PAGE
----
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The Honolulu Advertiser
Posted on: Friday, October 18, 2002

More airlines reporting losses

By James F. Peltz
Los Angeles Times

Three more airlines posted third-quarter losses, totaling $114 million, while low-fare leader Southwest Airlines again eked out a modest profit amid a grim travel slump. But even Southwest said yesterday it might suffer its first loss in a decade during the current quarter.

Minneapolis-based Northwest Airlines yesterday reported a quarterly loss of $46 million, or 55 cents a share. Continental and America West Holdings also posted losses.

Associated Press

Delta Air Lines further underlined the industry's gloomy state by saying it would shed up to 8,000 additional jobs, or about 10 percent of its work force, as the carrier scrambles to slash costs in the face of weak revenues.

Delta, with 76,000 employees as of Sept. 30, earlier this week posted a third-quarter loss of $326 million and already had planned to eliminate 1,500 flight attendant jobs.

Northwest Airlines reported a third-quarter loss of $46 million, or 55 cents a share; Continental Airlines lost $37 million, or 58 cents, and America West Holdings Corp. said it lost $31 million, or 92 cents a share.

Southwest — the only major carrier to stay out of debt since the Sept. 11 attacks — said third-quarter profit was $74.9 million, or 9 cents a share, down 50 percent from $151 million, or 19 cents, a year earlier. But the latest quarter included $48 million that was the last installment of Southwest's share of $5 billion given to the industry by a post-Sept. 11 federal bailout.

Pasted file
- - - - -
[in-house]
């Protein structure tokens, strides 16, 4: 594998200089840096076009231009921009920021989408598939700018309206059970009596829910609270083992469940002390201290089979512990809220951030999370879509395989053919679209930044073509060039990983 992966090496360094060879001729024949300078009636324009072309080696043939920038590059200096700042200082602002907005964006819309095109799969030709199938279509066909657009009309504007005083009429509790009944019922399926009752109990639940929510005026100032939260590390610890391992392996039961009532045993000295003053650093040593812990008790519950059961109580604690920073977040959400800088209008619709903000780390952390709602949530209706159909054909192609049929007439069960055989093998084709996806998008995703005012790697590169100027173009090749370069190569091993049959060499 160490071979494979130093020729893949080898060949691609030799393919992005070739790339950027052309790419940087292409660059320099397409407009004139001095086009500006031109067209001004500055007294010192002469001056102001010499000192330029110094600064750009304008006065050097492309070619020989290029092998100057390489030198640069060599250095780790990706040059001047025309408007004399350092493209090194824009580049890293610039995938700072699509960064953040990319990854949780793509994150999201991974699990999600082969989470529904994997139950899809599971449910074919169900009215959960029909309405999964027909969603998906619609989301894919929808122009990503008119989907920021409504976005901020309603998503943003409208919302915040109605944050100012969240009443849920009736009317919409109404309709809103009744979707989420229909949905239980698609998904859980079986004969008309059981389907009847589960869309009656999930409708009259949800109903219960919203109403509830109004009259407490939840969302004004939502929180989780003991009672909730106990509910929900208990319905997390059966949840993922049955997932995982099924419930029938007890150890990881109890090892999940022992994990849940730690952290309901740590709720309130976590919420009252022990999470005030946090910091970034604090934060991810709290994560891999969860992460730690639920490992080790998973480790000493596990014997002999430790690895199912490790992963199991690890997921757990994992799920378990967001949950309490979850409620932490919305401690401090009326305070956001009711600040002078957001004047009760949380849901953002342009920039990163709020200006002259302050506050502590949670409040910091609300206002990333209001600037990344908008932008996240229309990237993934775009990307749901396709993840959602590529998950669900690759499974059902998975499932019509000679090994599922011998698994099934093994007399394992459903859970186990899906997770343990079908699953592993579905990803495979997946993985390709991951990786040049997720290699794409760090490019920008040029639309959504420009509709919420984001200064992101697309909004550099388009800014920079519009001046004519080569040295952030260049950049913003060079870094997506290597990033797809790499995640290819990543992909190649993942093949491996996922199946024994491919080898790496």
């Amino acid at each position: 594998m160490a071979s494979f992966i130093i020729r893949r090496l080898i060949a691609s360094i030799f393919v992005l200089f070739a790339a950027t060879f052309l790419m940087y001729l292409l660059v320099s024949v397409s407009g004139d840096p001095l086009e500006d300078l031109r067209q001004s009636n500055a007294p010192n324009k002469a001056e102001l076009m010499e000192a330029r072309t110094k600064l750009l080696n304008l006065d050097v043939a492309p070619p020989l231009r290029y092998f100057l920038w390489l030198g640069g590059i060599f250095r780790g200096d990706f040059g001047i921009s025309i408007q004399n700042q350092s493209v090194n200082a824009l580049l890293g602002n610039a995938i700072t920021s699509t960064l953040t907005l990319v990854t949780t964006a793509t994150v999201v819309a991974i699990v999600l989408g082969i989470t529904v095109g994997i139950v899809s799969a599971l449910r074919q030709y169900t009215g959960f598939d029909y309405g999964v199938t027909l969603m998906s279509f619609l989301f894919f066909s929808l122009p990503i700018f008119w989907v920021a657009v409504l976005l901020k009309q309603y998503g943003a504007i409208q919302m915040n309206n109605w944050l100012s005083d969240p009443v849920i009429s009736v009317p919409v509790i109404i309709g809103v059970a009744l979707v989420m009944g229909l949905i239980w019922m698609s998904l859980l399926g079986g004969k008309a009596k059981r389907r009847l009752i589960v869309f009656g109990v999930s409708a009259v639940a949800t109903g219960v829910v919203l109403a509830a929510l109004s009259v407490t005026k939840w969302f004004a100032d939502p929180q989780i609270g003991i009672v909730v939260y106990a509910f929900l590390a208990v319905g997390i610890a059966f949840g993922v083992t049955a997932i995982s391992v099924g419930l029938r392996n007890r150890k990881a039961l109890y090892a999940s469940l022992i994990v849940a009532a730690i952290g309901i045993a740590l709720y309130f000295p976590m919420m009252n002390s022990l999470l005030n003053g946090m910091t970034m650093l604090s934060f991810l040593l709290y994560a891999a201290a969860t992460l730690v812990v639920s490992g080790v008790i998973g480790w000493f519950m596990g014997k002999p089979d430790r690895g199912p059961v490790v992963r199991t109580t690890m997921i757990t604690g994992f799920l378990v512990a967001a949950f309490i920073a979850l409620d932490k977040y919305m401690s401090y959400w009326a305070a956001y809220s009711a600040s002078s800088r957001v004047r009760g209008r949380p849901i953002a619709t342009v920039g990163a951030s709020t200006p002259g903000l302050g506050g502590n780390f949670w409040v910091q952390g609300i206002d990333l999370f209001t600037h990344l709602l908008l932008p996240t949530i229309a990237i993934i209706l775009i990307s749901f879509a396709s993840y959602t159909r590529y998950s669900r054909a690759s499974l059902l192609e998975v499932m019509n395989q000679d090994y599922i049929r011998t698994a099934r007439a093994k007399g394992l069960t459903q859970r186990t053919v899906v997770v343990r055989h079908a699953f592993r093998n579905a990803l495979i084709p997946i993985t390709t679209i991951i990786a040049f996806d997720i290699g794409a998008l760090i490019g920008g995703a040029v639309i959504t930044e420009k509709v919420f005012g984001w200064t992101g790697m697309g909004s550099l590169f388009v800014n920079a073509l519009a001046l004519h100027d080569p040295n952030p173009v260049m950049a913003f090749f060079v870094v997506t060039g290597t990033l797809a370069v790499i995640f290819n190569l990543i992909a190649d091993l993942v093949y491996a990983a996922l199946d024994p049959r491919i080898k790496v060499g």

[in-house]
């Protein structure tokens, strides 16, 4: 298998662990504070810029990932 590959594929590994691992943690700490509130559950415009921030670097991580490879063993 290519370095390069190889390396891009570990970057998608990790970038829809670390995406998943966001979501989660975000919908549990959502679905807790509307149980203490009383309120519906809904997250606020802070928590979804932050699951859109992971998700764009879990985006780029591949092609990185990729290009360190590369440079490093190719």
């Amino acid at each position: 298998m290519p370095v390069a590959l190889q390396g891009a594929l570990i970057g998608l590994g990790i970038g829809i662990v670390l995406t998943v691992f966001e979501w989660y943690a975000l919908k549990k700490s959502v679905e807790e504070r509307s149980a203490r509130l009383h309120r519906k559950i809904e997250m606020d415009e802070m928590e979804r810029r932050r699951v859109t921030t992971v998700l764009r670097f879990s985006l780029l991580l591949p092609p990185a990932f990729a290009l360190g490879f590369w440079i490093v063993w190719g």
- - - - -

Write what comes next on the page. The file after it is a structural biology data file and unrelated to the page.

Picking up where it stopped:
Southwest shares rose $1.18 to close at $14.48 on the New York Stock Exchange.

The airlines warned that conditions show no sign of improving, and Dallas-based Southwest said it couldn't predict whether it will turn another profit in the three months ending Dec. 31. The last time Southwest lost money was in the first quarter of 1991, during the Persian Gulf War.

Southwest and the other carriers also said a U.S. war with Iraq would deal a devastating blow to travel and their financial health. "It's going to be catastrophic for us" unless the U.S. government immediately arranged more aid for the carriers, said Continental Chairman Gordon Bethune.

Lackluster travel demand is preventing the airlines from hiking fares to narrow their losses. "The world is on sale today for the holiday period" surrounding this Thanksgiving and Christmas, said Tim Griffin, Northwest's executive vice president for marketing.

So the carriers are relying on cost cuts.

Delta plans to eliminate between 7,000 and 8,000 jobs — including management positions — and said it hopes most will occur with voluntary retirement programs. But if they're not enough, "involuntary furloughs will be necessary," Delta Chairman Leo Mullin said.

Southwest said it is still planning to grow. The airline, which mostly flies trips of under 1,000 miles, is starting another transcontinental flight, between San Jose, Calif., and Baltimore, on Jan. 12. Southwest added the flight after seeing its new Los Angeles-Baltimore service get off "to a tremendous start," said Gary Kelly, chief financial officer, in a call with analysts.